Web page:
The Dow Jones, the leading index of the Wall Street stock exchange, finished its session on Tuesday, Feb. 28 at 13,005 points — a first since May 2008.

Pierre Sabatier, strategist and president of the economic and financial research cabinet Primeview, estimates that the good health of American markets can be understood as the over-valuation of the actions and structural policies of the Federal Reserve (Fed).

While the majority of the big banks passed the 2012 stress test with success, the American market indexes reached levels that they have not known since the beginning of the crisis. Why such euphoria?

Actually, American markets are highly valued, located at 10 percent from their highest level before the 2007-2008 crisis — the most important crisis we have seen in 25 years. But even if the American economy is shaping up, the unemployment rate has decreased to 8.3 percent. The consumption of goods has maintained; the housing market has stabilized. This is not a sufficient condition to justify the recovery of the markets today. The markets are so high because the Federal Reserve (the central American bank, the Fed), the first lender of the state, is hyperactive in a new way to revive the economy. It injected liquidity by purchasing shares and by indirectly intervening in the markets. The result is that investors have savings channeled, and they therefore resume investing in equity markets and risky markets, which is not the case in Europe.

Why is there such a disparity between the American and European markets, which remain at levels far lower than those recorded before the crisis?

This gap can, in fact, be explained by the policy of systematic market support, whether at the monetary or budgetary level, set about by the United States, which accommodates investors — a policy which not does benefit European markets.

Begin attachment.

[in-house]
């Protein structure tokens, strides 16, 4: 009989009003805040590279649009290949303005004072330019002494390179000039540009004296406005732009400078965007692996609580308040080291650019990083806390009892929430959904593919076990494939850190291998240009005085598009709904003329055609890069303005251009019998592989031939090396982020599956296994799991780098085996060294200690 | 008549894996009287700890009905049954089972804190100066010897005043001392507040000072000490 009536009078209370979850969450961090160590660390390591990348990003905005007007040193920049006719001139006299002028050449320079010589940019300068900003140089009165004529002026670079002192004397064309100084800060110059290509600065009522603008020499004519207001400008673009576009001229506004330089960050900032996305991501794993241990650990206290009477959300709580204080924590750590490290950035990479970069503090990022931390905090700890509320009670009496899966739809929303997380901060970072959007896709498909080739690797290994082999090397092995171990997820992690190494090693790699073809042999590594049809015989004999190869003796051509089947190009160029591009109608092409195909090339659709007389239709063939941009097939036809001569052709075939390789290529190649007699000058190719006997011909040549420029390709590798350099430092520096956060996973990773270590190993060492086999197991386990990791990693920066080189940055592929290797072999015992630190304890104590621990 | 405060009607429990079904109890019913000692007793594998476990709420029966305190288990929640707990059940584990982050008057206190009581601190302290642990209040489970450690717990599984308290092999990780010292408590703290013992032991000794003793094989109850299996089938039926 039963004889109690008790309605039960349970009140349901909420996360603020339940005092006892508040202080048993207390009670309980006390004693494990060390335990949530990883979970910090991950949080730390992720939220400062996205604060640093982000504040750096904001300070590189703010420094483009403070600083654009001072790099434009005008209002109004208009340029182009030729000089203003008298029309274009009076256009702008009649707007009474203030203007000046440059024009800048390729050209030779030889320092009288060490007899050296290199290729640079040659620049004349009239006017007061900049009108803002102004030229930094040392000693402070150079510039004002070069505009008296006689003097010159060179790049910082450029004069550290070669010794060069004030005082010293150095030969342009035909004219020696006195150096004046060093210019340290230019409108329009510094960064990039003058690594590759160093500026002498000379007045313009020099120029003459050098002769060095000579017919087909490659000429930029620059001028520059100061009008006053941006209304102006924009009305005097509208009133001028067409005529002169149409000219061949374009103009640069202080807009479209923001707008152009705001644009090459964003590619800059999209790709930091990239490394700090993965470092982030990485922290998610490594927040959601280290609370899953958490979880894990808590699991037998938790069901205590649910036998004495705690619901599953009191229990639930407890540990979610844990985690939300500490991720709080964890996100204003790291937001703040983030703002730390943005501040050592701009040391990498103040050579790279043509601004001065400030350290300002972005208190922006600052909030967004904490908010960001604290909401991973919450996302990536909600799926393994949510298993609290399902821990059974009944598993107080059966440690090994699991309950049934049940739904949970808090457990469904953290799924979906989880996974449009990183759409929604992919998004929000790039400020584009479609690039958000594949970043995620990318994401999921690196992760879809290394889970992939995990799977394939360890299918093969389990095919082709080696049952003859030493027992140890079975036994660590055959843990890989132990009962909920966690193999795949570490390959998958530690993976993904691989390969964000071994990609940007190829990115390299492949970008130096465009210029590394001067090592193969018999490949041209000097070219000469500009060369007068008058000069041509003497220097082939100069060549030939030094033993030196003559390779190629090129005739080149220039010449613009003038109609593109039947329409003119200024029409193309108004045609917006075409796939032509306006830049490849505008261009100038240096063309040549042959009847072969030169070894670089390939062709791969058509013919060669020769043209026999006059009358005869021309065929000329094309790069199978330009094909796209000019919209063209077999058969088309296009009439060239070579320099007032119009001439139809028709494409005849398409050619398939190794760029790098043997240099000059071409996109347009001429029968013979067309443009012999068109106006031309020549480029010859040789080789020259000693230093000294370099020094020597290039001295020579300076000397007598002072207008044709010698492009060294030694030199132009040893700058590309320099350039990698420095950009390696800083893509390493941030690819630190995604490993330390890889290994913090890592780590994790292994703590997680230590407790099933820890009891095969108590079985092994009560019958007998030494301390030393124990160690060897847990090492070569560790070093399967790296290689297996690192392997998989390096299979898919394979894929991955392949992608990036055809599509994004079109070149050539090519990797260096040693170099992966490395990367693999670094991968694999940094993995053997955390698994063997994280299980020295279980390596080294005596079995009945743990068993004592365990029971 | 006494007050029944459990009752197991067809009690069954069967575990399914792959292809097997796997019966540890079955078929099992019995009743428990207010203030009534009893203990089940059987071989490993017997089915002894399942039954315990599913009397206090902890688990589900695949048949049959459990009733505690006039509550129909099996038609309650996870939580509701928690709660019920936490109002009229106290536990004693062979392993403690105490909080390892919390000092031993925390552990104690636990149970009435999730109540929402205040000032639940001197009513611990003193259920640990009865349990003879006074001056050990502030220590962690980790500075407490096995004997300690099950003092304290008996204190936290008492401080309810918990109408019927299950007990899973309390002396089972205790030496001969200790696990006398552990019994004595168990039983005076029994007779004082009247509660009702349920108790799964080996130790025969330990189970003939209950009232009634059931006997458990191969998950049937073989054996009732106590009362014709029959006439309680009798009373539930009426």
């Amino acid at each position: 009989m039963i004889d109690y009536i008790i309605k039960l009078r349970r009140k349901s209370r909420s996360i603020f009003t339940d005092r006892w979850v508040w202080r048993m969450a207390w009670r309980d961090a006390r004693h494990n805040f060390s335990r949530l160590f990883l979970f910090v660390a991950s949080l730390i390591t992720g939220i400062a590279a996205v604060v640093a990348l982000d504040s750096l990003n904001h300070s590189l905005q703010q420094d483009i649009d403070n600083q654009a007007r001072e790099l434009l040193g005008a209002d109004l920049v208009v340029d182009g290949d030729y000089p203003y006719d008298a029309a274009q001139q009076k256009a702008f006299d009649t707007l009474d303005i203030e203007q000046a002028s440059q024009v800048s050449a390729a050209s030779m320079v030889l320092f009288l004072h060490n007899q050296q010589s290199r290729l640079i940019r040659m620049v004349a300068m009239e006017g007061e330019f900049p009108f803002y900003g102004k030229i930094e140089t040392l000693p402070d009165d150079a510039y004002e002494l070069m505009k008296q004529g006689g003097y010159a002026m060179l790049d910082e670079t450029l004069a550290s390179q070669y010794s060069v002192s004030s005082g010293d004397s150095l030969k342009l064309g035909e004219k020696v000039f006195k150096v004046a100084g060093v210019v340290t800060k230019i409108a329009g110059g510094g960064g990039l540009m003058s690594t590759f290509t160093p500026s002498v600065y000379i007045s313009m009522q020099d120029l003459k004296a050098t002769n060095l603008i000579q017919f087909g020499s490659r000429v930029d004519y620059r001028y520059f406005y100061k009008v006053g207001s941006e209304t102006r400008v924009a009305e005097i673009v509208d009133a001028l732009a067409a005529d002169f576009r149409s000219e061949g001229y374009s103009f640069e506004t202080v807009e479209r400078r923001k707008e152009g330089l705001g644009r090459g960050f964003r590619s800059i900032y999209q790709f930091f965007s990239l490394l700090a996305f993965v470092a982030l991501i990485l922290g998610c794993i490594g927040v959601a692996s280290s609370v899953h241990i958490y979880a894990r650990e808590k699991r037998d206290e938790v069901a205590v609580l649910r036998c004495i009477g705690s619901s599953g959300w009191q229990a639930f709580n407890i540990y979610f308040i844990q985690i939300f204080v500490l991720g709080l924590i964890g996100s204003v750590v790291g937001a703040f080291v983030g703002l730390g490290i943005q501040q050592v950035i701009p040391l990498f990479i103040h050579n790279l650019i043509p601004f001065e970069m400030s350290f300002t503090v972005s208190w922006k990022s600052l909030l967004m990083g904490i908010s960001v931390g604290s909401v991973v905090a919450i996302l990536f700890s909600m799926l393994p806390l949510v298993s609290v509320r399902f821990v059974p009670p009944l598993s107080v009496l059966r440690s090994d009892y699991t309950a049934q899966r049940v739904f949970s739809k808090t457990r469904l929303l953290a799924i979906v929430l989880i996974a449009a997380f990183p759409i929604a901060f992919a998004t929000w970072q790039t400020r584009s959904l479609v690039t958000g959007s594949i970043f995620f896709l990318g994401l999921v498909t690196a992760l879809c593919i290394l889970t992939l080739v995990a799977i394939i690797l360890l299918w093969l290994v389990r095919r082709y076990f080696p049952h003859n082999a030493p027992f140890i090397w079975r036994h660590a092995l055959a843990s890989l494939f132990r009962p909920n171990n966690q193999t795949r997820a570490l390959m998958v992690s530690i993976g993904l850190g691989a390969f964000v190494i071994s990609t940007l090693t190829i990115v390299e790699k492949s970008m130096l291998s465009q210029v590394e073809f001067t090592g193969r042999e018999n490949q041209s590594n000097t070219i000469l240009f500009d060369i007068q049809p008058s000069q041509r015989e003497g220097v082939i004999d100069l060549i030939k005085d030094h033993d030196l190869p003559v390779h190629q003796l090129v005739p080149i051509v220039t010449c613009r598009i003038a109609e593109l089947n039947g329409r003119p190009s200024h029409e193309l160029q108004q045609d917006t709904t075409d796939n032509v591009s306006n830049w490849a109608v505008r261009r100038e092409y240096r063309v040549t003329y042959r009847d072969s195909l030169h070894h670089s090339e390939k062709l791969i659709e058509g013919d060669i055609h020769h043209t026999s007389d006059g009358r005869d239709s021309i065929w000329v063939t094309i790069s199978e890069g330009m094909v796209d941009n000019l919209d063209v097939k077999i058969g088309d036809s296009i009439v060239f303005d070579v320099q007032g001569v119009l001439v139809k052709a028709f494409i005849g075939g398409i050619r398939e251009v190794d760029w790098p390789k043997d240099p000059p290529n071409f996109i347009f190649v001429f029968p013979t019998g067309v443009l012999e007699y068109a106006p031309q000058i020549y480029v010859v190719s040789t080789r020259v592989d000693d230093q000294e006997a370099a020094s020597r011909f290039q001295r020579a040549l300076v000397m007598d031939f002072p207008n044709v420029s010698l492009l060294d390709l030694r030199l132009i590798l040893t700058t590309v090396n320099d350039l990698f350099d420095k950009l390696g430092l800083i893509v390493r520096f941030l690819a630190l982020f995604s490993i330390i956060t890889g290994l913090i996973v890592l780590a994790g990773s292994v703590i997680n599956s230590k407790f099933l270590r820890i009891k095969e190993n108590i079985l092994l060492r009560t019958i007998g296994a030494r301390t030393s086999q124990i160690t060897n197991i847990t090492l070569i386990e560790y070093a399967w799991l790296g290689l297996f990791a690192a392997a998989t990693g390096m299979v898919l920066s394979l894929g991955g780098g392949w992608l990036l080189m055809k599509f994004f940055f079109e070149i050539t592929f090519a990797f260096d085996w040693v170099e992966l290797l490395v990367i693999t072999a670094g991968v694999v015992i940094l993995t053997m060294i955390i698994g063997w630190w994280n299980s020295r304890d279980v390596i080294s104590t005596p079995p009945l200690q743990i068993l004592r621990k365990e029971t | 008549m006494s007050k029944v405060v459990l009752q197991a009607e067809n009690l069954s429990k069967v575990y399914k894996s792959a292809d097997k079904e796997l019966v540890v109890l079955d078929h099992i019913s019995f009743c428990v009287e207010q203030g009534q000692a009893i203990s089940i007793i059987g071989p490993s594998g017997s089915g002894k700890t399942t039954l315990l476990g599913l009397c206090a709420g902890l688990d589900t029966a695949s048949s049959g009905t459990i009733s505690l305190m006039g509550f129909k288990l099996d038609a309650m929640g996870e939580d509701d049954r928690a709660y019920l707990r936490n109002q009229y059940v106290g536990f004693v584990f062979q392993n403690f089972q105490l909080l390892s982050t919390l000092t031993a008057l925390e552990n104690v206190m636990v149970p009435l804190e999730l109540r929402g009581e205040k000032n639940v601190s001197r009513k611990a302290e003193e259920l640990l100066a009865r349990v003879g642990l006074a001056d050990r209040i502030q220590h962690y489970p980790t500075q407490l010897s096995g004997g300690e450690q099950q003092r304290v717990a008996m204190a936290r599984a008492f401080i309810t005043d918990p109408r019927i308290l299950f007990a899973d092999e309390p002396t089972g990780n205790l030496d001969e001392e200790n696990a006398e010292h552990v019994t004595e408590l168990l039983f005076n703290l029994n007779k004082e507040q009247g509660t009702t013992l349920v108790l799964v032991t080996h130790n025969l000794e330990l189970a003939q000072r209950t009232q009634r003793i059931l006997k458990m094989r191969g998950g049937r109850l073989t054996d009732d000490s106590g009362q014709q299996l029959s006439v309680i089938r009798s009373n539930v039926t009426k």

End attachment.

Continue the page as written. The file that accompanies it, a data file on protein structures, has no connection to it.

Today, European budgetary politics are particularly unfavorable to investors because all or nearly all of the participating countries are entering a phase of austerity and rigor. In the United States, it is completely the opposite: The supporting forces are marching at full speed to support the economy and, above all, the markets. This is why I would not speak of a delay in the valuation on the European side, since this term implies that we can recapture it, which I cannot be sure of.

Moreover, Washington will also have to end up dealing with its enormous budgetary deficit. This would begin during the course of the year and accelerate next year. Under these conditions, it will be necessary, rather, to wait to see whether European and American stocks converge toward European valuation levels.

Is the good health of American markets artificial?

I think it remains fragile. We are certainly observing an improvement in unemployment and the real economy in the United States, but at levels much lower than those from before the crisis. Meanwhile on the markets, the valuation of the stock market and financial assets are already higher than those before the crisis.

To me, there is an over-valuation phenomenon. First, the actions are overvalued because there is, quite simply, too much money in circulation with respect to what the health of the American economy justifies.

Second, this valuation is based on an excess of optimism with regard to the ability of households to continue to consume. In fact, in the United States, the cycle of household debt reduction has barely begun and will continue for at least a dozen years.

To fully implement this debt reduction, household goods will have to save, thus consuming less. As a consequence, there will be less turnover and less profits for enterprises, so the value of actions will decrease, and the overvaluation… disappears.